As Baby Boomers age, the number of older homeless patients facing end of life is increasing. Homeless individuals die of the same diseases as their domiciled counterparts, but they have distinct barriers to equitable end-of-life care, such as lack of regular medical care, a higher likelihood of comorbid serious mental illness and substance abuse, alienation from potential healthcare proxies, and specific fears related to dying. Completion of an advance directive (AD) would address many of these barriers, as well as national goals of reducing medical costs associated with end of life care. A review of the literature indicates that homeless individuals, once educated on the purpose and significance of ADs, complete them at a higher rate than non-homeless people. Further, racial and ethnic disparities in document completion are minimized with educational interventions about an AD’s purpose.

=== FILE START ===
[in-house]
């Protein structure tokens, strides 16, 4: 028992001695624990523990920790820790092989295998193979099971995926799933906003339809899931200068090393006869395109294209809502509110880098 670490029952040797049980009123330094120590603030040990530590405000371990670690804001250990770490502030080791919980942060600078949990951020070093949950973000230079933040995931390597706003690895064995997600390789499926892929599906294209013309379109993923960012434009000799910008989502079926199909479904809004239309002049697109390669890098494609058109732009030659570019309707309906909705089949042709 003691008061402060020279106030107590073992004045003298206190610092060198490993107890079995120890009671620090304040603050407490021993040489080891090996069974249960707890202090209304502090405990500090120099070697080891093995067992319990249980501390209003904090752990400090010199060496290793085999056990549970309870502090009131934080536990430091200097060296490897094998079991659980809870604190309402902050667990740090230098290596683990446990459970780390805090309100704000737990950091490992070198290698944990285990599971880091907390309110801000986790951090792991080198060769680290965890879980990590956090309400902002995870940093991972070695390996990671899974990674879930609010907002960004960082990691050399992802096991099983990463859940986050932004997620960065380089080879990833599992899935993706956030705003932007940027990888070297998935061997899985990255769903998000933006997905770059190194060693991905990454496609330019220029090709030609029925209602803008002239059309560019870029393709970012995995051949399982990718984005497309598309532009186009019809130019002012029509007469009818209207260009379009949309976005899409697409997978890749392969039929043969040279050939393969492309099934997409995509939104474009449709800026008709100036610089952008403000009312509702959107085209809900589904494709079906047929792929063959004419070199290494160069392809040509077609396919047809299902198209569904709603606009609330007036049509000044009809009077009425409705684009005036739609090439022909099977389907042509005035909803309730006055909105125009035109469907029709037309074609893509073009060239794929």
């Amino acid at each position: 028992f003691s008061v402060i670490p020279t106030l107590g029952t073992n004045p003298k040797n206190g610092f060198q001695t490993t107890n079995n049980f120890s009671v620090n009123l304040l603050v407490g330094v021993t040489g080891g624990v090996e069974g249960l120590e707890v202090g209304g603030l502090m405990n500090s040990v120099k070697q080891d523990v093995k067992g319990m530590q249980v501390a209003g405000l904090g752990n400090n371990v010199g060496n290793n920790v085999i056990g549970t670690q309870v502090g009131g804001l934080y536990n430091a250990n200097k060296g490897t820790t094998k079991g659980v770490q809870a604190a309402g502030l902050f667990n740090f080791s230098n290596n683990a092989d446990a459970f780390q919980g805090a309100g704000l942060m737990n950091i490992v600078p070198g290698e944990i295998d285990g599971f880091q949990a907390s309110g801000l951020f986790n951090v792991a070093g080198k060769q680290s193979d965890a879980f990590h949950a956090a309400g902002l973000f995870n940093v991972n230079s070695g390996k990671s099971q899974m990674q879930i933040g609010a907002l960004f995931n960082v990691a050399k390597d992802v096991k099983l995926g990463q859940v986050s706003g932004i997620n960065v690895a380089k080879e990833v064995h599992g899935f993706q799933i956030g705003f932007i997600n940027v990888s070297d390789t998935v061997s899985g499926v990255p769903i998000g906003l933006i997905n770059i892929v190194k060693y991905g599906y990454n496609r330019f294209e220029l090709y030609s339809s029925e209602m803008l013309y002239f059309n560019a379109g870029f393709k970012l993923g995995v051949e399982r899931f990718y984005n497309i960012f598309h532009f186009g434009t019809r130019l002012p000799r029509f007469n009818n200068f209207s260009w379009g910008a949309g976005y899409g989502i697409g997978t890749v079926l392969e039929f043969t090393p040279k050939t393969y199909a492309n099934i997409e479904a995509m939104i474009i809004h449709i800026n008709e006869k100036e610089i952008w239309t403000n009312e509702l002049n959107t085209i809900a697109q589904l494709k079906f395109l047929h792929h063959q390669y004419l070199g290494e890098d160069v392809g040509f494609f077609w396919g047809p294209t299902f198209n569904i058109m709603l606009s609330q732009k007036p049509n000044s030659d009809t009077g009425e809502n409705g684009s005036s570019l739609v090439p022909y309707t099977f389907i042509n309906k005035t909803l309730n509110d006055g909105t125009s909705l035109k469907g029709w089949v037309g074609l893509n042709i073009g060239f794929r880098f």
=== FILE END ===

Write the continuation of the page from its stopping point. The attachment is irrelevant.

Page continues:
King’s Theory of Goal Attainment provides the theoretical basis for the application of such an intervention in the setting of a medical respite center and a day resource center that both serve the homeless. Thirty-seven clients of the two sites and 14 staff members were administered a pre-and post-test measuring attitudes and knowledge relating to ADs on a Likert scale, resulting in an increase in knowledge about one of the two documents that traditionally comprise an AD, while not significantly affecting attitudes. Implications for practice include an inexpensive intervention that does not require a medically trained individual to deliver, enabling a broad application to a variety of settings with the goal of empowering a traditionally disenfranchised population to make health decisions related to the most vulnerable of life passages.
- Morrison, Melissa (Author)
- Baker, Laurie (Thesis advisor)
- 2016-05-07 04:40:08
- 2021-06-19 02:39:14
- 1 year 9 months ago